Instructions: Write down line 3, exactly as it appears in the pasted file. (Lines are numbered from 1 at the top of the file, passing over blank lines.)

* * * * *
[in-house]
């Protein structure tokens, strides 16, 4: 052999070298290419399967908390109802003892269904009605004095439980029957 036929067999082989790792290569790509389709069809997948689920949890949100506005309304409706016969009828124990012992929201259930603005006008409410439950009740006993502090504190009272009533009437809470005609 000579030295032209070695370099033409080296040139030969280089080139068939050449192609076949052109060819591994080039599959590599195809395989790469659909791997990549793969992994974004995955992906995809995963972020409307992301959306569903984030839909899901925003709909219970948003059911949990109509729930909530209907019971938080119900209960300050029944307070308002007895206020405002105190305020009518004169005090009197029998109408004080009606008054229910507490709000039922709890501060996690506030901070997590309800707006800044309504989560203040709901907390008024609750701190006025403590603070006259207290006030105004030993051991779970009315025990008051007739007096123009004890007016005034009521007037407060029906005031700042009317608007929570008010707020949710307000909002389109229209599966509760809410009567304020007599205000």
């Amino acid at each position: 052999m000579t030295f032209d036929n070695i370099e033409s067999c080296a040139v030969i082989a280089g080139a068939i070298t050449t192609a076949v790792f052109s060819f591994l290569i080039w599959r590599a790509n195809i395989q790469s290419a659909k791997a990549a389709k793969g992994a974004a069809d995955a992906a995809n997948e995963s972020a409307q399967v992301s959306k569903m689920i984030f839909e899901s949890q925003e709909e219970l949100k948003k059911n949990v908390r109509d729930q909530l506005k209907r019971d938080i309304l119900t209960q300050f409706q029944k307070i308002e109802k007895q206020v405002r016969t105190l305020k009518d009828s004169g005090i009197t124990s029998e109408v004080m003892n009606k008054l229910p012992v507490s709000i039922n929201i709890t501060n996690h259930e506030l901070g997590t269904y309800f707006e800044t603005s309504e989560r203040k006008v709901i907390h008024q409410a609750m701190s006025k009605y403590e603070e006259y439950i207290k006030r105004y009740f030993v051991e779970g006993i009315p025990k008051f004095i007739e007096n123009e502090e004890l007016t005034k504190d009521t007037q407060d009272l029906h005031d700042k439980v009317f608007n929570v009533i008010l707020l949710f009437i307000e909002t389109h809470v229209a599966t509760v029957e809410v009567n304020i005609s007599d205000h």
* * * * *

């Amino acid at each position: 052999m000579t030295f032209d036929n070695i370099e033409s067999c080296a040139v030969i082989a280089g080139a068939i070298t050449t192609a076949v790792f052109s060819f591994l290569i080039w599959r590599a790509n195809i395989q790469s290419a659909k791997a990549a389709k793969g992994a974004a069809d995955a992906a995809n997948e995963s972020a409307q399967v992301s959306k569903m689920i984030f839909e899901s949890q925003e709909e219970l949100k948003k059911n949990v908390r109509d729930q909530l506005k209907r019971d938080i309304l119900t209960q300050f409706q029944k307070i308002e109802k007895q206020v405002r016969t105190l305020k009518d009828s004169g005090i009197t124990s029998e109408v004080m003892n009606k008054l229910p012992v507490s709000i039922n929201i709890t501060n996690h259930e506030l901070g997590t269904y309800f707006e800044t603005s309504e989560r203040k006008v709901i907390h008024q409410a609750m701190s006025k009605y403590e603070e006259y439950i207290k006030r105004y009740f030993v051991e779970g006993i009315p025990k008051f004095i007739e007096n123009e502090e004890l007016t005034k504190d009521t007037q407060d009272l029906h005031d700042k439980v009317f608007n929570v009533i008010l707020l949710f009437i307000e909002t389109h809470v229209a599966t509760v029957e809410v009567n304020i005609s007599d205000h």